When I returned to our little camp the dinner was ready and while eating we chatted and the guides answered our questions about Etosha and the animals living there. The guides told about the hyenas that frequently stole peoples’ shoes from the camping area (they knew where the holes in the fence were) and recommended that we took our shoes and boots inside the tents; otherwise they might become part of some hyena’s shoe collection. We also learned that the animal sounds we had been hearing all evening were from lions roaring close by. Perhaps those that we had seen earlier, relaxing on the plains. The guides then told us about an incident that had happened a few years earlier. On the very same bench (or at least close by) that I had sat and enjoyed my beer on a couple of hours earlier, a German tourist had been, just as I had, enjoying the view and perhaps his beer. After a long day of driving around in Etosha, in the cool evening air and under the big sky of Namibia he fell asleep, to a calm sleep, from which he would never wake up from again. Two security guards patrolling the camping area found him on the bench, and two lions… After telling the story the guides wished everyone a good night, took their sleeping bags and climbed on the roof of the truck to sleep, leaving us tourists to sleep on the ground in our canvas tents.
When I was traveling towards Wuhan, China, to attend ISSI 2017 conference things didn’t exactly go smoothly. When I checked in on my first flight I could only get the boarding card for the first leg of my journey; from Helsinki to Hong Kong. This has happened before, so I wasn’t worried. I knew that I just had to find the transfer counter in Hong Kong to get the boarding card for my next flight to Wuhan and I had plenty of time between the flights to do that. On the about 10-hour flight to Hong Kong I relaxed, listened to a book, watched some movies, and had a nice meal and a glass or two of rather nice red wine. Overall I had a very nice flight with Finnair, the “Gateway between Europe and Asia.”
In Hong Kong I quickly found the transfer counter, however, the lady at the counter said that it was too early to check in on the flight to Wuhan (I had about three hours between the flights) and that I had to come back in one hour. Then after an hour (of dosing on the airport benches) I headed back to the transfer counter, only to learn that the flight had been cancelled because of the approaching typhoon Khanun. The lady also told me that she couldn’t book me on another flight; for that I had to go to the check in counters in the departure hall.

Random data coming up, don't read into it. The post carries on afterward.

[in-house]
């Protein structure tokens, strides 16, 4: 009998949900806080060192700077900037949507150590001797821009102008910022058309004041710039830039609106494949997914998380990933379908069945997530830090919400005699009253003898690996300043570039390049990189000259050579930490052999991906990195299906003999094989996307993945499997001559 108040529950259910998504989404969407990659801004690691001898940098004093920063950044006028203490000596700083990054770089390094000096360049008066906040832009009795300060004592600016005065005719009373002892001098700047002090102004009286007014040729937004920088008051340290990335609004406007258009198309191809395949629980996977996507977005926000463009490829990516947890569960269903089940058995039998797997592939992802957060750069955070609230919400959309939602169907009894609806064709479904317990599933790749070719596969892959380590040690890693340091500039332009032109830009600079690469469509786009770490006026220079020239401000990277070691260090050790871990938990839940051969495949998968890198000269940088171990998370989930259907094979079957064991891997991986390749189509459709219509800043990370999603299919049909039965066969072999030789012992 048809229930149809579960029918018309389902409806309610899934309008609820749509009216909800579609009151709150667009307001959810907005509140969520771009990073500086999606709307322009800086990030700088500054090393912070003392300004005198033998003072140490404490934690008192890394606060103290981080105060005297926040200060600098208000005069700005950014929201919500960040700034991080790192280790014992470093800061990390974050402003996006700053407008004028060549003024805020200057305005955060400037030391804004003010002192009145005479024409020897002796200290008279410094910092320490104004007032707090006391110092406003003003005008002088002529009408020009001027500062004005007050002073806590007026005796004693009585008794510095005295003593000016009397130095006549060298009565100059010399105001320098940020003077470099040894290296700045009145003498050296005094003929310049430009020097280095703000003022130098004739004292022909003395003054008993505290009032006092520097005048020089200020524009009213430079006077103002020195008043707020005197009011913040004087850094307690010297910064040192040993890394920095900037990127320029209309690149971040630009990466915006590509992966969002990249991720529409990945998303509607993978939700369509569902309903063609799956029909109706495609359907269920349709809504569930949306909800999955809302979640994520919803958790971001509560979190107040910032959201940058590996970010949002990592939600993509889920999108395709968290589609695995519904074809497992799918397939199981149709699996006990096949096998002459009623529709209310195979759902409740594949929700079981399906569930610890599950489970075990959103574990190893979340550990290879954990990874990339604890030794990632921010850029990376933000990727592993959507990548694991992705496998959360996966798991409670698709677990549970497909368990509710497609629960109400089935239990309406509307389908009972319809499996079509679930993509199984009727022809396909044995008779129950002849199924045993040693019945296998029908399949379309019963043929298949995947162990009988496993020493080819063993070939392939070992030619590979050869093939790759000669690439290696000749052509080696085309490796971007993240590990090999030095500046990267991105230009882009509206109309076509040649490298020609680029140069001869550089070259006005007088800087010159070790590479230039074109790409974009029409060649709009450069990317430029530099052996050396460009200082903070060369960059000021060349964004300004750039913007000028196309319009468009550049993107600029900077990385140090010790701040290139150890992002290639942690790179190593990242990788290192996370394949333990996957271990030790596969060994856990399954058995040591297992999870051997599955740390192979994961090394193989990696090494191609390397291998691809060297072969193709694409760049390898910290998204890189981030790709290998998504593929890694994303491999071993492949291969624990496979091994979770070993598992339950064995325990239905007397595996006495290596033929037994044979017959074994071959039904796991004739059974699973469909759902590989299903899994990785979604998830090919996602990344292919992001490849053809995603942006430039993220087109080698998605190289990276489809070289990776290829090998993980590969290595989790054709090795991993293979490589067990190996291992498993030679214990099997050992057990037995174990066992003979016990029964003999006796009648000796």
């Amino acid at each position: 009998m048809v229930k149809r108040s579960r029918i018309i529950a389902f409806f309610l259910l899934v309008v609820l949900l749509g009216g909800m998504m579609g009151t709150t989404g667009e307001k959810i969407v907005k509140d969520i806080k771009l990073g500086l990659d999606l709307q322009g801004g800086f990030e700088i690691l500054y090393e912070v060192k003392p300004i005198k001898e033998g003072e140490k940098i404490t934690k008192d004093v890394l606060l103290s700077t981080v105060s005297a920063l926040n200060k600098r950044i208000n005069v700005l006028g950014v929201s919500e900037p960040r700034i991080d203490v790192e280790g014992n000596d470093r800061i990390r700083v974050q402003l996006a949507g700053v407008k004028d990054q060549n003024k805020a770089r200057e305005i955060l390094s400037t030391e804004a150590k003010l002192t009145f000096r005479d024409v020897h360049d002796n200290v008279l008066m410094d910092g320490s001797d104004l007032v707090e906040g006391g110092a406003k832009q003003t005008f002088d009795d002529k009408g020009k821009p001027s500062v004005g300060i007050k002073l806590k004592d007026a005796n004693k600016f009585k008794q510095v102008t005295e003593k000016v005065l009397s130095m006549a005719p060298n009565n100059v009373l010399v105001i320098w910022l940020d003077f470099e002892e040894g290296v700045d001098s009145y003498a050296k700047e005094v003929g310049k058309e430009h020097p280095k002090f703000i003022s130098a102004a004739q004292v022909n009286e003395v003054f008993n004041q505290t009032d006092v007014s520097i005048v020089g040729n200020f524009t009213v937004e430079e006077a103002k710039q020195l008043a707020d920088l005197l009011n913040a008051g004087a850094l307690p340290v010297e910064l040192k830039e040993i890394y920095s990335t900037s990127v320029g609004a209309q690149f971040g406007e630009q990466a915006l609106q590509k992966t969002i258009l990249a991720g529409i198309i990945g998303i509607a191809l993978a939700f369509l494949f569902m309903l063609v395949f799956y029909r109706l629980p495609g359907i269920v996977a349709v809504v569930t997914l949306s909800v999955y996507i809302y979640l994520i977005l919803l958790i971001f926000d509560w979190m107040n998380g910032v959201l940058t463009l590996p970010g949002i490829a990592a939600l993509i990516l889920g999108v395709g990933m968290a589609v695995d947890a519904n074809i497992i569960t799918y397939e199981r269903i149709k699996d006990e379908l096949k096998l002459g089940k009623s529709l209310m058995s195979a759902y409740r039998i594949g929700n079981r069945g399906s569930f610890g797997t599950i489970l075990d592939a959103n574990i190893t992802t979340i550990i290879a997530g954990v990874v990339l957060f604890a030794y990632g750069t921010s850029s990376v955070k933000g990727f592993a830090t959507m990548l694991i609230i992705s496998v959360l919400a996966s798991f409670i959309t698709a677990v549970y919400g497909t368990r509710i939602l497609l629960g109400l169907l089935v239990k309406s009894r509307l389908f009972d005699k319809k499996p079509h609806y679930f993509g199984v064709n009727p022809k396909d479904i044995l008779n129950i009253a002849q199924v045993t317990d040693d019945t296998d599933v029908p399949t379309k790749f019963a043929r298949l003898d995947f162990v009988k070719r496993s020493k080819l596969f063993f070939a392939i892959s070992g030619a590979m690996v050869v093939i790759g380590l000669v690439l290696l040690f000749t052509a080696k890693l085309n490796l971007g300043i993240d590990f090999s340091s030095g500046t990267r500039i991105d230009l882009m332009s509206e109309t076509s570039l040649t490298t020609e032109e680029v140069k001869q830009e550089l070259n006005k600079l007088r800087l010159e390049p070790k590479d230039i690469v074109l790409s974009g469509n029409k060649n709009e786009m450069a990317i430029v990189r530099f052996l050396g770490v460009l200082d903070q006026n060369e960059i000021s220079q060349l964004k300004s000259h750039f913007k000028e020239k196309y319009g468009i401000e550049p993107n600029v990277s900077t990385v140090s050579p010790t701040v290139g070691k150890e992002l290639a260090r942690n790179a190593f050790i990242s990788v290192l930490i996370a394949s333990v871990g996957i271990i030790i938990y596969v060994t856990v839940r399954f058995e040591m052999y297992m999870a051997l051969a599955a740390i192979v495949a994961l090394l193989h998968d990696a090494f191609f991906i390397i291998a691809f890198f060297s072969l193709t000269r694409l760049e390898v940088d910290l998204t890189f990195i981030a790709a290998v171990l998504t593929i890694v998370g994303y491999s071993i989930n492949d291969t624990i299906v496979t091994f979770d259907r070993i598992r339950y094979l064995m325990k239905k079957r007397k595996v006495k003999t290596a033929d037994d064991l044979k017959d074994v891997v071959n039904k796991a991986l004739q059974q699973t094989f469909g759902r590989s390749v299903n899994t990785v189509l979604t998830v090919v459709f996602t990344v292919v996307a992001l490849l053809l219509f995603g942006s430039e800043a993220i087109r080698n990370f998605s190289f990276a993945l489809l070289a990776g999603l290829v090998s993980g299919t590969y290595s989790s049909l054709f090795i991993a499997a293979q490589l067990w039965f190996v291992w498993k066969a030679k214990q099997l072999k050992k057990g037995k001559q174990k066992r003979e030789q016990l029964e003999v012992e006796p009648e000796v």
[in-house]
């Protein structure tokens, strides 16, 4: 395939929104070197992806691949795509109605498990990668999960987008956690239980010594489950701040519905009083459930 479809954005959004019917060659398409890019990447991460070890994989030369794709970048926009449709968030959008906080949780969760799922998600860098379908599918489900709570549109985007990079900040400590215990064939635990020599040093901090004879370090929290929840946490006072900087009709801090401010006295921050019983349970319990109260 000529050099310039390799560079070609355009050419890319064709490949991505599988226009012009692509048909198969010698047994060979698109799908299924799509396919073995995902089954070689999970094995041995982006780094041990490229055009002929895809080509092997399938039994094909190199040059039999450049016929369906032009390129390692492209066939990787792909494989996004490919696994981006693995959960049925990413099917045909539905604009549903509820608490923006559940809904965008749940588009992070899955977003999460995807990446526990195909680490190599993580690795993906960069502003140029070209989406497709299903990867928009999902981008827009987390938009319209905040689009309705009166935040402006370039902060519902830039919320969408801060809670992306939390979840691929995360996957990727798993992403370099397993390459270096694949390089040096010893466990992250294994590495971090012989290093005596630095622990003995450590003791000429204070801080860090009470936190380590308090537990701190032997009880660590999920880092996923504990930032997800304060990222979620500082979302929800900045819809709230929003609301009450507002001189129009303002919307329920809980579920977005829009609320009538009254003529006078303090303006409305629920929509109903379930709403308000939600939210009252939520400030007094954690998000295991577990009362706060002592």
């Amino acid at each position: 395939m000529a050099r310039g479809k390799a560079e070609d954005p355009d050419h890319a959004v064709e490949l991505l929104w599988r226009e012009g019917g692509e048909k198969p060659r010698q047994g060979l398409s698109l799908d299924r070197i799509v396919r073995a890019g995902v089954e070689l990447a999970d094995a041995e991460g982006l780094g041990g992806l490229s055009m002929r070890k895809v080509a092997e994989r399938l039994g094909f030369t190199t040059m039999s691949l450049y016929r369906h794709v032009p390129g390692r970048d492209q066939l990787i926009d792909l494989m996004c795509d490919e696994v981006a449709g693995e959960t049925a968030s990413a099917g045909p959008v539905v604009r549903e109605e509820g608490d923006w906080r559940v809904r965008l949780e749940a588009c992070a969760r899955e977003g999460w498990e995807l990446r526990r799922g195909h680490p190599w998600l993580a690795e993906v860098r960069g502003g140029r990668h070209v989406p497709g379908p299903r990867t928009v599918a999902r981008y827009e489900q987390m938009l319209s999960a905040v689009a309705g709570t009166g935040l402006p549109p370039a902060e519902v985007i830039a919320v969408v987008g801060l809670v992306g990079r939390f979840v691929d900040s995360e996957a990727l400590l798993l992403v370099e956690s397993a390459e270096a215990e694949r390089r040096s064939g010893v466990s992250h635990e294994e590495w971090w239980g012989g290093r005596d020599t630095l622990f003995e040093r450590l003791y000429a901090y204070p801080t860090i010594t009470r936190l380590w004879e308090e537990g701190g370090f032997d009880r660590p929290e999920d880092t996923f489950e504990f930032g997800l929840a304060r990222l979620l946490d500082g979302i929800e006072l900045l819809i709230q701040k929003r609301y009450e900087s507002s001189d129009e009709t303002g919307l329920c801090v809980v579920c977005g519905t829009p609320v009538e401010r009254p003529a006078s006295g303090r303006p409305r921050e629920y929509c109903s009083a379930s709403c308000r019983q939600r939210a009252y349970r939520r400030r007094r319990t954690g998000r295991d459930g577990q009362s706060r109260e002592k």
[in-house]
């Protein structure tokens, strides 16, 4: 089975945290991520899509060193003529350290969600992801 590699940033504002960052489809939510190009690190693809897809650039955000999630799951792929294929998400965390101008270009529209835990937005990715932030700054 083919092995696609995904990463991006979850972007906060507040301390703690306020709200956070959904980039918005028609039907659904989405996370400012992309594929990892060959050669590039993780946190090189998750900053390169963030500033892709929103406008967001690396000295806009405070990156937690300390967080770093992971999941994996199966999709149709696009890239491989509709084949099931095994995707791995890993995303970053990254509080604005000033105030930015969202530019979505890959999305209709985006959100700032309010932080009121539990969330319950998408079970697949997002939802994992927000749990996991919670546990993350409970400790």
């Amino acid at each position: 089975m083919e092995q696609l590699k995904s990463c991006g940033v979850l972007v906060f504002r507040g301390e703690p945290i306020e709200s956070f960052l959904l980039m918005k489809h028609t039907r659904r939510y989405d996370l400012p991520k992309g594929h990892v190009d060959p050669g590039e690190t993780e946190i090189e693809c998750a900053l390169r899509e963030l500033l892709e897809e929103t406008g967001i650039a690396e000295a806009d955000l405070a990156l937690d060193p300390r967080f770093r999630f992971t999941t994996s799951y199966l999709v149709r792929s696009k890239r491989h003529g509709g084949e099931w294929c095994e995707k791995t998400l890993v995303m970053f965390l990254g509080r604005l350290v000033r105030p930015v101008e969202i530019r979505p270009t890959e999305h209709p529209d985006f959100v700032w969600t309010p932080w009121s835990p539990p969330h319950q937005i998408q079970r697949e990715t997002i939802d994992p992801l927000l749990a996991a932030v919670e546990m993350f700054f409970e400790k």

After weighing my options (and realizing that I really didn’t have any options) I went through immigration and straight to the airport information desk to ask where the China Southern counters were. From the China Southern counter I was redirected to the China Southern check-in counters. The lady at the check-in counters explained that she can’t do the rebooking and gave me a piece of paper with a printed phone number to call. I called it. Despite a huge language barrier I could understand that they couldn’t reissue a new ticket because the booking was originally made through Finnair and that Finnair has to do the rebooking. I then called Finnair’s customer service number which I found in my travel documents, but there I only got a recording saying that the service number is only available from Monday to Friday between 8 and 16 (it was Sunday). At this point I was getting a bit annoyed with the situation. I headed to the China Southern counter again. They found a different number to Finnair’s customer service; one that should be operating 24/7. I called them and to my relief someone answered (I now have that number stored in my phone). I explained the situation and they said that it is the company that has cancelled the flight that has to reissue to ticket. I called China Southern again and they said the same thing again: they can’t reissue it because the ticket was originally booked through Finnair (at this point I was getting really annoyed). I tried to explain the situation again and explained what they had said when I called Finnair, but I’m not sure how much of it got through because of a language barrier. The call wasn’t getting me anywhere so I just hung up.